Blue in Liturgical Colors


#1

What is blue used for and in what Rite/denominations? I know the basic pink/red/green/white(substitute Gold)/purple/black but I have never heard of blue being used.

I say an Anglican priest wearing a blue chasuble once and in researching Orthodox and Eastern Rite vestments I noticed blue.

Does anyone know what this is used for?
Thanks


#2

[quote="andy92, post:1, topic:326095"]
What is blue used for and in what Rite/denominations? I know the basic pink/red/green/white(substitute Gold)/purple/black but I have never heard of blue being used.

I say an Anglican priest wearing a blue chasuble once and in researching Orthodox and Eastern Rite vestments I noticed blue.

Does anyone know what this is used for?
Thanks

[/quote]

Presently in the Latin Rite there is no permission to use blue vestments except for the Feast of the Immaculate Conception in some dioceses in Spain, Mexico & South America.

Some of the Eastern Rites use blue vestments for feasts of the Blessed Virgin.

Anglicans have the option of using blue during Advent.


#3

Our parish has white chasubles trimmed with blue for use on Marian feasts, but we have no completely blue as that is not a liturgical color in the Catholic church.


#4

I hope that someday blue is approved for use on Marian feasts. I think it would be a beautiful visual way to accentuate the difference between the hyperdulia owed to Mary and the dulia owed to the saints.


#5

[quote="aemcpa, post:4, topic:326095"]
I hope that someday blue is approved for use on Marian feasts. I think it would be a beautiful visual way to accentuate the difference between the hyperdulia owed to Mary and the dulia owed to the saints.

[/quote]

In what way? White is the color for solemnities. White is the color of joy and purity and indicates a feast. Wearing blue would take her honor down a notch not accentuate it.


#6

The Melkite Greek catholic church uses blue vestments for Marian feasts. Look at this linkmliles.com/melkite/vestments.shtml


#7

[quote="aemcpa, post:4, topic:326095"]
I hope that someday blue is approved for use on Marian feasts. I think it would be a beautiful visual way to accentuate the difference between the hyperdulia owed to Mary and the dulia owed to the saints.

[/quote]

I agree! :)


#8

[quote="Joannm, post:5, topic:326095"]
In what way? White is the color for solemnities. White is the color of joy and purity and indicates a feast. Wearing blue would take her honor down a notch not accentuate it.

[/quote]

In stellar physics, extreme white is blue. (The hottest stars are blue.) And Our Blessed Mother is Star of the Sea, and the Morning Star.


#9

[quote="andy92, post:1, topic:326095"]
What is blue used for and in what Rite/denominations? I know the basic pink/red/green/white(substitute Gold)/purple/black but I have never heard of blue being used.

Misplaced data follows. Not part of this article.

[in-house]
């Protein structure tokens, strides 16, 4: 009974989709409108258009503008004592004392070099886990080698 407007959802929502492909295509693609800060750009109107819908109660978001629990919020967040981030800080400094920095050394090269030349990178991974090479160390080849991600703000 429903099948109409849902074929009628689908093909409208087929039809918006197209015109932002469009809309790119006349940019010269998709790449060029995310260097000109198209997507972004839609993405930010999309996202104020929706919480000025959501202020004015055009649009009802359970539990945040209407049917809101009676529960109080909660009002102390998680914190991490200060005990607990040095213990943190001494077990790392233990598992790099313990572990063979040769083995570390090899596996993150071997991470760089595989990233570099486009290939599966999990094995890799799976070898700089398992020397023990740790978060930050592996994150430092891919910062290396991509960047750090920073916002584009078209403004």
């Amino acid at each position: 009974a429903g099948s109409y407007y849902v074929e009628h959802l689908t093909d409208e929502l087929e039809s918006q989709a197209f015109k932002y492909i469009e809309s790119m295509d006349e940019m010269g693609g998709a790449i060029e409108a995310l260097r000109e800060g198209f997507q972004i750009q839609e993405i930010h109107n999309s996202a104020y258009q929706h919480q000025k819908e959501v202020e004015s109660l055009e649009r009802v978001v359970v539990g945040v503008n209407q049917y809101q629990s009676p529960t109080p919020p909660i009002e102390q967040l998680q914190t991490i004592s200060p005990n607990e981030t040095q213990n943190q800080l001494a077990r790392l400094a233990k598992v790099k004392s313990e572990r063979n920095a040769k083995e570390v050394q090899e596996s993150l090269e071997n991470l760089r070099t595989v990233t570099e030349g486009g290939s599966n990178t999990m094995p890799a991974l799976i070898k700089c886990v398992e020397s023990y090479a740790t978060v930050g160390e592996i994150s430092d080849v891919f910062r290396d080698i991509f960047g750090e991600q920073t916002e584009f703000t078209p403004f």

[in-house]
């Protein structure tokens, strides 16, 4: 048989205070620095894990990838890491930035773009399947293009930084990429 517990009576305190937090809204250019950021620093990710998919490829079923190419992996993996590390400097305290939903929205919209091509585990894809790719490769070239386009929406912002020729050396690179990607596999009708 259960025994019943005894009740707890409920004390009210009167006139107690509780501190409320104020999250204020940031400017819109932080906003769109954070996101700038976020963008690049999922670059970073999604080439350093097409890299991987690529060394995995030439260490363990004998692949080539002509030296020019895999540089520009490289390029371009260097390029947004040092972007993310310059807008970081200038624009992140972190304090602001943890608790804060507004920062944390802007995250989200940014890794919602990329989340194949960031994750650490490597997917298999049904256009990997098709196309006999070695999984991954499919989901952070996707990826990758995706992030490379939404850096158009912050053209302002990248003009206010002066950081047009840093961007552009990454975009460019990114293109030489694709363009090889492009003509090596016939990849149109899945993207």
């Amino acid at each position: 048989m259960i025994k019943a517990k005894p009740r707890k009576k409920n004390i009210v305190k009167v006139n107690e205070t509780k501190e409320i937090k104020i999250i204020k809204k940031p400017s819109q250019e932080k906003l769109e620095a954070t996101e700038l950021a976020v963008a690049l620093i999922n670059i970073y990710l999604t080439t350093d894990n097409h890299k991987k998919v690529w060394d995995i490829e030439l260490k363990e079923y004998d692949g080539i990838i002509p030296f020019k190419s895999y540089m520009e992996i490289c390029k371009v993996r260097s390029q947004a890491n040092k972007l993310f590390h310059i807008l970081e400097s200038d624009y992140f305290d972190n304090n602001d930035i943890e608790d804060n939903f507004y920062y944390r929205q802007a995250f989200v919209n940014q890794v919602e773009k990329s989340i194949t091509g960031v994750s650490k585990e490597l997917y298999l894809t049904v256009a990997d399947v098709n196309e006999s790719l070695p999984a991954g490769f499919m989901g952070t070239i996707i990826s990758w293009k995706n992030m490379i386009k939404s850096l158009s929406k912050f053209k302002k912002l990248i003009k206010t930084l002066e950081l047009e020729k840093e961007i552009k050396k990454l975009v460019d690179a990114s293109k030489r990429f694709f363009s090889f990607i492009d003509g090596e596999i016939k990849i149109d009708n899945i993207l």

[/quote]

The liturgical colors are:
Green
White (with gold and silver as acceptable substitutes);
Violet (not purple)
Red
Black
Old Rose.

The color is Old Rose, not pink.

And my understanding is, from what I have seen, that concelebrants can substitute simple white chasubles for any other color.

Also, a little off topic, but has anyone ever seen silver vestments, anywhere? I've seen gold, but never silver.


#10

[quote="PacoG, post:9, topic:326095"]

Violet (not purple)

[/quote]

Can you document this, please? Thanks.


#11

[quote="Love4All, post:10, topic:326095"]
Can you document this, please? Thanks.

[/quote]

GIRM 346d


#12

[quote="PacoG, post:9, topic:326095"]
The liturgical colors are:
Green
White (with gold and silver as acceptable substitutes);
Violet (not purple)
Red
Black
Old Rose.

*The color is Old Rose, not pink. *

And my understanding is, from what I have seen, that concelebrants can substitute simple white chasubles for any other color.

Also, a little off topic, but has anyone ever seen silver vestments, anywhere? I've seen gold, but never silver.

[/quote]

:rotfl::rotfl::rotfl:

Sorry, yes, you are right. It is Violet and Old Rose.

But it looks to everyone as, purple and pink.


#13

[quote="PacoG, post:9, topic:326095"]
Also, a little off topic, but has anyone ever seen silver vestments, anywhere? I've seen gold, but never silver.

[/quote]

I vaguely recall seeing silver once, many many years ago. IIRC it was a silvery brocade with dark blue orphery banding, and a dark blue velvet applique on the back, so it must have been on a Marian feast. It's likely that it was in a parish in the charge of the Carmelites.


#14